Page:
Srinagar; National Conference President and MP Farooq Abdullah has turned to religion in his home in Srinagar that has been declared a sub-jail by the J&K administration.
Known for his humour, Farooq now reads the Quran and reads ‘Namaaz’ five times a day, sources said. His house, G-40, at Srinagar’s posh Gupkar Road is sandwiched between the houses of his younger sister Suraiya and elder daughter Safiya.
Safiya had put up a black flag, seemingly as mark of protest against the revocation of special status of J&K, outside her house. The J&K administration has justified the slapping of PSA on the NC president on the grounds that he has “tremendous potential to create public disorder in Srinagar and other parts of the Valley”.
The administration has cited several instances since 2016 when he made statements in conflict with the law.
Farooq was booked under PSA a day before the Supreme Court on September 16 asked the Centre and J&K administration to respond to a plea by MDMK General Secretary Vaiko that the former J&K Chief Minister be produced before the court. Vaiko had sought Farooq’s release so that he could attend a conference in Chennai.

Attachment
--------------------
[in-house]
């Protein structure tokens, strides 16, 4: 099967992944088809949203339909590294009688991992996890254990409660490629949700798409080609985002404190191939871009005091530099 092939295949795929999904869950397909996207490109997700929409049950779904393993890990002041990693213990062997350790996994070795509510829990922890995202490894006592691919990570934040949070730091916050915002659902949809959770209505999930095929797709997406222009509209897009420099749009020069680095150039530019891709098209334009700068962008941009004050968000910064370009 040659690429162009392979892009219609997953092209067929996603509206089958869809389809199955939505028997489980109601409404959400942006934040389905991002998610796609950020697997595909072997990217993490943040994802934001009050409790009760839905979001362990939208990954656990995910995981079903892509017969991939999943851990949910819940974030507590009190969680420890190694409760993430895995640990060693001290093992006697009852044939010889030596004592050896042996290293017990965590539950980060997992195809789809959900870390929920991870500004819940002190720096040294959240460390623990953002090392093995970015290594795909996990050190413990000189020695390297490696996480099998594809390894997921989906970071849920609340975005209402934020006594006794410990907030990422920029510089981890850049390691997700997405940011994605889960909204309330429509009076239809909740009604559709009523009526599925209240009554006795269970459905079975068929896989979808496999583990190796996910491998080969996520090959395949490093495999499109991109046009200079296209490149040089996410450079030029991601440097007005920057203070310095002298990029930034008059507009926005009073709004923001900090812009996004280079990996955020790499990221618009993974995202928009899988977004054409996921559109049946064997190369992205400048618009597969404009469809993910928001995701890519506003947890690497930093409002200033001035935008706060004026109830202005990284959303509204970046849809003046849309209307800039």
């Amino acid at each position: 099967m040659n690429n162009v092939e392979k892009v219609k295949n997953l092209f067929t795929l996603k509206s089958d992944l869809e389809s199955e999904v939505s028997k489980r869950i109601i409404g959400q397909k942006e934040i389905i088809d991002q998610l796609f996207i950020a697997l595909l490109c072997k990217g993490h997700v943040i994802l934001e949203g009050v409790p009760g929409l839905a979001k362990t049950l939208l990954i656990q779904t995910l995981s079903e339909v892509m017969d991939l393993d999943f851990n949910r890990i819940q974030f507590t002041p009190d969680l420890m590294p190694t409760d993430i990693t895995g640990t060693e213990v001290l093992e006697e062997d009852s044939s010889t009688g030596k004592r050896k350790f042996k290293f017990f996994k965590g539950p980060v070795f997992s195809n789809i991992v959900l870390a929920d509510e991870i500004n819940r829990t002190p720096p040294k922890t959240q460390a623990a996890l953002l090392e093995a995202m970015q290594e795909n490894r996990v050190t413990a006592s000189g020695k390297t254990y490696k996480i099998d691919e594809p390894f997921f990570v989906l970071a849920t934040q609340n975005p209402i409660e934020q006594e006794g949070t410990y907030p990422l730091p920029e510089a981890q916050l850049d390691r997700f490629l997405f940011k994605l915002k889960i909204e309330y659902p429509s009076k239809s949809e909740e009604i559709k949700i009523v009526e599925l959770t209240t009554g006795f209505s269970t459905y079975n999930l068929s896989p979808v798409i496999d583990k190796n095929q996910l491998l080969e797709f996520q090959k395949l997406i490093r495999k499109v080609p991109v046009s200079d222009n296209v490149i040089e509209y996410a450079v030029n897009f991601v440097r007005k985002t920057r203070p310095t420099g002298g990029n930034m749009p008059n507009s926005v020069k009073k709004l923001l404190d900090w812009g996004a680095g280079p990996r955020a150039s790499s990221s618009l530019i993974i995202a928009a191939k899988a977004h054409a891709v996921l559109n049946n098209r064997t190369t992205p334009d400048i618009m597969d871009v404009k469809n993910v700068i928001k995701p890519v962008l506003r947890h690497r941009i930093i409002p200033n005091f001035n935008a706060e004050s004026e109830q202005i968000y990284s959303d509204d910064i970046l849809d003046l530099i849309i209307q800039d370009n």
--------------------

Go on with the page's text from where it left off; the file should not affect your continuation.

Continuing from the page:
NC MP from Baramulla Akbar Lone said there is no justification for slapping PSA on the NC president.
“If anybody stood for India in Kashmir it was Farooq Abdullah. And this is how they are paying him back,” Lone said. The J&K High Court had permitted Lone and Hasnain Masoodi, NC MP from Anantnag, to meet Farooq at his residence.
“I met him,” Masoodi told IANS.
“We wanted to enquire about his health as he has a heart condition.”
He said he also met former Chief Minister and Farooq’s son, Omar Abdullah, who has been kept in preventive detention at Hari Niwas. “Omar has grown beard,” he said. “He is in good spirits.”
It is believed that if J&K politicians like Farooq stick to their stand that rescinding of the special status is unacceptable and unconstitutional, it would weaken New Delhi’s case on Kashmir and encourage Pakistan.
There is agreement in Kashmir that adverse statements by politicians like Farooq against the removal of J&K’s special status would undermine New Delhi’s efforts to pacify the international community on Kashmir. It would also embolden mainstream politicians and their supporters to agitate against the Centre.